I was just browsing through Pinterest and reading quotes (huge fan of good ones!), when I remembered my Dad’s words as he lay in the hospital with cancer. He wasn’t there for a long time. And I guess that’s why it was so hard to catch up emotionally with what was happening. Because if I actually had, I think I would’ve done things differently. I would’ve wanted to; I wish I had.
See, I don’t want to be the kind of person saying these words on my deathbed because I realized soon enough, with the majority of my grandparents dying in my teens, that this is indeed the only life we get. This short, significant, funny, beautiful second. Because it is really that short compared to death, to what’s coming after death, to heaven – I don’t know what you believe in. I have hope and certainty, I believe in heaven and hell. But whatever you believe, it all comes down to how short this life, full of flaws and also full of bliss, really is.
We visited my Dad in hospital and he wasn’t always talking much. Chemo weakened him. But I remember that every time I sat by his side, I wouldn’t say much either. I would try to take in the situation, not knowing what to do. However he, looking at me intently as if trying to memorize my face, trying to get as much of it as he could, would always tell me “Say something.”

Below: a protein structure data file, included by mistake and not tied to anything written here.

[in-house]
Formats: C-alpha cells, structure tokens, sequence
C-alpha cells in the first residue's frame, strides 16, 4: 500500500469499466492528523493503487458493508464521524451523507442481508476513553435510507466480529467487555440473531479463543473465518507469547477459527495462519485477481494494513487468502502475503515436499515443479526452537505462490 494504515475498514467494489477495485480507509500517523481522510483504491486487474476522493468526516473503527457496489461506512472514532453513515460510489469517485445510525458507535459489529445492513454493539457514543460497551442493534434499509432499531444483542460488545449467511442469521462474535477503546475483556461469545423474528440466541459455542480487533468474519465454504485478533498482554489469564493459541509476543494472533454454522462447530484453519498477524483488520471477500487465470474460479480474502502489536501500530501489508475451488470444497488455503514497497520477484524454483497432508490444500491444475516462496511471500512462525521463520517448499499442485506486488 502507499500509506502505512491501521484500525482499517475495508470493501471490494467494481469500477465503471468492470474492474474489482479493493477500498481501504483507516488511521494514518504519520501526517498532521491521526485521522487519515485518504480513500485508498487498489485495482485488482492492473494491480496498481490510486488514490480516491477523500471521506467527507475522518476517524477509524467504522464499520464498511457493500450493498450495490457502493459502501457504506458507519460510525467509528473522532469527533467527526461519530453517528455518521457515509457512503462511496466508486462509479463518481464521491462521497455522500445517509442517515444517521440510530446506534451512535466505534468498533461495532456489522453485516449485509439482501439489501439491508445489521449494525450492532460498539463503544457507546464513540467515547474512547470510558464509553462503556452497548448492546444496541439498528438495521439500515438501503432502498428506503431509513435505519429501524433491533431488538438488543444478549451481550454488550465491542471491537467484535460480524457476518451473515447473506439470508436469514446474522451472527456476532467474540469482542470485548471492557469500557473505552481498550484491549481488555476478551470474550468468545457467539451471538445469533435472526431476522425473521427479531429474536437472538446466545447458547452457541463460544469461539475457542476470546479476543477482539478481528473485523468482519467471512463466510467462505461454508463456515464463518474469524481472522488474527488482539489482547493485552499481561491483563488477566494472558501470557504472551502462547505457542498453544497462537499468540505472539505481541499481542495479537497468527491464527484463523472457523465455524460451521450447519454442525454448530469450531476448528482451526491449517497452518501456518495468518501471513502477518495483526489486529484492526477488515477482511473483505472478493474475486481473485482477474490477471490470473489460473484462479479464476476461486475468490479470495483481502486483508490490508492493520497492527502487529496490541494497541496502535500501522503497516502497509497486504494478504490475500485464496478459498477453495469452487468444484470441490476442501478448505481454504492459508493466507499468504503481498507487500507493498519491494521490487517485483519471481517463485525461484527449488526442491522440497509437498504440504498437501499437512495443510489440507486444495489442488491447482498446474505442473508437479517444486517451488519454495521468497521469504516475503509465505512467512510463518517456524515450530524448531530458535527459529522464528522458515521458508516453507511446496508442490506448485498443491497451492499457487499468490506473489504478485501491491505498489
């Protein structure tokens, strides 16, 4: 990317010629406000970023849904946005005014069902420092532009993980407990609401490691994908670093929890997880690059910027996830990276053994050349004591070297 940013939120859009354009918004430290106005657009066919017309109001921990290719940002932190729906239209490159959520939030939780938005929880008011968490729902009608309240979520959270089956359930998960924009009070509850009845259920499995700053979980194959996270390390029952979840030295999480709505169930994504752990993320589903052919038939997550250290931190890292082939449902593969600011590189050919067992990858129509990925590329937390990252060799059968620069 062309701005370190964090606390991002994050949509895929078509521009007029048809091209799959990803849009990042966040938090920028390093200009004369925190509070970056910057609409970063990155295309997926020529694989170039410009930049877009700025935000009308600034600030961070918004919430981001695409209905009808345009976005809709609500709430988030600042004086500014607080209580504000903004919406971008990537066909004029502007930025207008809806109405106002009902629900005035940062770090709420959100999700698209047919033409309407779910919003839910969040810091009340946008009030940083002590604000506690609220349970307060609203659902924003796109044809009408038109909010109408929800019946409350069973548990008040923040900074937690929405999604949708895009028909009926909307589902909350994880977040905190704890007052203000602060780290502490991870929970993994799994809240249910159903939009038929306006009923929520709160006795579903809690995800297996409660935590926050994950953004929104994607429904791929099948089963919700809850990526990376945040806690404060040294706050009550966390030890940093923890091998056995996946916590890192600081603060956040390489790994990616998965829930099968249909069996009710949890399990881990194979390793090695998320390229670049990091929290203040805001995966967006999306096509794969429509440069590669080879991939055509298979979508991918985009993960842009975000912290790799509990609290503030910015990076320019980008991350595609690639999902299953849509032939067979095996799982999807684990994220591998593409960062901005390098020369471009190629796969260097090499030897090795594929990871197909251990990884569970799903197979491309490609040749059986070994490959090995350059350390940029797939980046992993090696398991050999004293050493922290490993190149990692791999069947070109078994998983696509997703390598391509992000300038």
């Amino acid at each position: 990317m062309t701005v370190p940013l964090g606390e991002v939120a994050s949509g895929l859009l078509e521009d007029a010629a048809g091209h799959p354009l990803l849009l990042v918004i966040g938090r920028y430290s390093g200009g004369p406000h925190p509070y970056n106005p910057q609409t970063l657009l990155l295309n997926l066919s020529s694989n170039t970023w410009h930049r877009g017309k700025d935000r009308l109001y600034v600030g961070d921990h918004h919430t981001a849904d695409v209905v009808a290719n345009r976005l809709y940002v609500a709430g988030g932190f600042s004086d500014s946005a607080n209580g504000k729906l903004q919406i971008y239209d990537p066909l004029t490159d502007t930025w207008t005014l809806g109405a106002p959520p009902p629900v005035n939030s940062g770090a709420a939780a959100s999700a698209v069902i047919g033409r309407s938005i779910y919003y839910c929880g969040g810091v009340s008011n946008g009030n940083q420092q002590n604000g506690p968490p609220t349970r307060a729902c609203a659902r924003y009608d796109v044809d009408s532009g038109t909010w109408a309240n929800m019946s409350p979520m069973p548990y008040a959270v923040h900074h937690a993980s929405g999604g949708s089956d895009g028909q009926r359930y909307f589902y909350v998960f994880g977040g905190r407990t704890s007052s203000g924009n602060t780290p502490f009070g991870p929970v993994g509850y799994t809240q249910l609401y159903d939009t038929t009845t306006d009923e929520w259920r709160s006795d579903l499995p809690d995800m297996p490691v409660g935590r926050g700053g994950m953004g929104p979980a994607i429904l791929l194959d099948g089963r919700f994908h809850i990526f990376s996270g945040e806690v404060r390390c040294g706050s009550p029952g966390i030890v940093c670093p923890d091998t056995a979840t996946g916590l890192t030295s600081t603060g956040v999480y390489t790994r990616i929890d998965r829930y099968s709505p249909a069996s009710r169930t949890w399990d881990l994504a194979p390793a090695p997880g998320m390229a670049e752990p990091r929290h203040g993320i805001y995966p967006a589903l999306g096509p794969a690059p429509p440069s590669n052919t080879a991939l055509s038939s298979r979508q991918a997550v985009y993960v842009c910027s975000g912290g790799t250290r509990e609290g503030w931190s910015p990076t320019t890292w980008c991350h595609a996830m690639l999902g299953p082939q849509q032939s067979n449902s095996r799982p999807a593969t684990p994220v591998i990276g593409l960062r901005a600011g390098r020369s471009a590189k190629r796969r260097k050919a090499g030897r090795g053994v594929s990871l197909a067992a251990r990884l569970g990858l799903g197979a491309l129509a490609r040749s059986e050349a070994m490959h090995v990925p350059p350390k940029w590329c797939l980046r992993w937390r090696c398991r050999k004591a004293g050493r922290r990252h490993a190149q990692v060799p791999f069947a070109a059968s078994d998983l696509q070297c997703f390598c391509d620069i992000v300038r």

I didn’t think much of it. I was 19, dating a nice guy at that time, so I told him about that. He told me to be careful. I told him there was nothing to worry about. Dad and I, in that moment, were just being father and daughter. But now, thinking back, it’s like a light went on. When he said “say something” it wasn’t just casual conversation. I mean maybe it was also that. But more than that, it was using his time left to be as “dad” as he could be. He wanted to get less of “I wish I had”-s. He didn’t want to be that person. But he also realized there may not be much he could do against thinking “I wish I had”.
And I really, really don’t want you to arrive at the end of your life thinking those words. I don’t want to lie on a bed somewhere asking people I love to say something. Now is the time I want them to tell me. I want people to be as vulnerable as they can be because I am not going to play it down as something insignificant. Because it is good to be vulnerable.
It’s good to be real.